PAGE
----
I don’t have all of the answers but it seems like you can actually will the fish into biting at times with persistence. A pass or two over the fish might not do much when the fish are off but it often seems like you can sometimes get the fish going by just going back and forth over them multiple times.
Repetition is one strategy that works well on these lay over walleyes. The other ace in the hole is the clover leaf. When you mark a fish, go past the fish until the presentation is past the fish and turn back over the fish so that the presentation come back towards the fish and past the fish at a different angle. When you keep going past the fish at different angles and turn again to repeat the process, the GPS plotter will look like a clover leaf. Often, I think what happens when we go over fish that are on the sonar is that the presentation might indeed be going past the fish but not in front of the fish so by turning around and hitting different angles, sooner or later you are going to land in front of the fish.
While not always, this game is often dominated by either live bait rigs or bottom bouncers below the boat. While a plain snell with a plain hook can at times be the ticket, one of my favorite rigs is a three to five foot snell with a floating jig head like Northland Tackle’s Gumdrop Floater. With either a leech or crawler, the floater will wobble as it is pulled through the water and really seems to trigger fish via a huge swing in speeds without snagging or fouling up so much on inside turns or stalls. Typically, I have had the best luck experimenting between plain shells with a plain hook, a bead or the floater.
With this type of rigging, I believe less is more for a few different reasons. With less hardware, you can turn sharper and get back over a fish or icon. Blades, cranks all take some water resistance or speed where as with plain rigs and floats, you can stall out the inside rod completely and still catch a fish on the inside turn and not get hung up so much. The other factor is that these fish are not in this location looking for a meal, they are simply passing time until their next meal. At the end of the day, you just never know what the trigger will be on difficult fish. Sometimes bigger and more is better while sometimes subtle and less is best and you just have to go through the channels until something works. With that being said, I can’t stress enough how unpredictable these fish can be. This is definitely a situation where you want to experiment with different baits, colors, etc. Don’t assume the bait of choice will be crawlers, or minnows or anything else. You just never know.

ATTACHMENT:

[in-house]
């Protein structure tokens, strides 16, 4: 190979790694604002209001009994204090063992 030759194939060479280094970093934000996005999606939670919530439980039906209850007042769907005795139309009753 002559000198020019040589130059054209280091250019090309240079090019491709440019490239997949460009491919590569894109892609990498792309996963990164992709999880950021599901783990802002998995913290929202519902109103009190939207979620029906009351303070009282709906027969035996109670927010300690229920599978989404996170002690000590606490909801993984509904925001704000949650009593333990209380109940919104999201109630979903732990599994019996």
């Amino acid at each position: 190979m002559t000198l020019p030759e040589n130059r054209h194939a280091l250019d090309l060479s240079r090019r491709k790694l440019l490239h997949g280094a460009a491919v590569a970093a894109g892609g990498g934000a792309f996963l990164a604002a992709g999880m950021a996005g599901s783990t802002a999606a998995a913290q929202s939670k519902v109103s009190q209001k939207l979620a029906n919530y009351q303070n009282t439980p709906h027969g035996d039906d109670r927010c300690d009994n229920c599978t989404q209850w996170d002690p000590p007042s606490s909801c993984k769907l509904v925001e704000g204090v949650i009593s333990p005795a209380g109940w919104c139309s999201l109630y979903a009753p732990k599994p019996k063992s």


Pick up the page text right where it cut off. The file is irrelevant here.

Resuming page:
While the trigger and timing can be unpredictable with these patters, what is predictable and what makes this locational pattern so successful is the fact that you have pulses of fish coming and going off these locations and these locations are often limited. The spots are often obvious and they just get a lot of fish traffic and boat traffic. The key is the understanding and strategy involved in attacking this pattern. You have to be confident in the system, methodical, patient and grasp what these fish are actually doing. When you have the understanding, that gives you the confidence to go over the same break or work the same location for an extended period of time and these situations usually require you to put in the time. You sometimes get windows where the fish open up and you catch several fish in a short amount of time but usually unless you just got really lucky, you have to put in the time and gather some clues through the day so that every fish adds up and the pattern comes together.
Caption for Photo: The author Jason Mitchell and friend Ken Schmidt with a massive Fort Peck walleye. Repetition is a top strategy to trip the trigger of late summer walleye.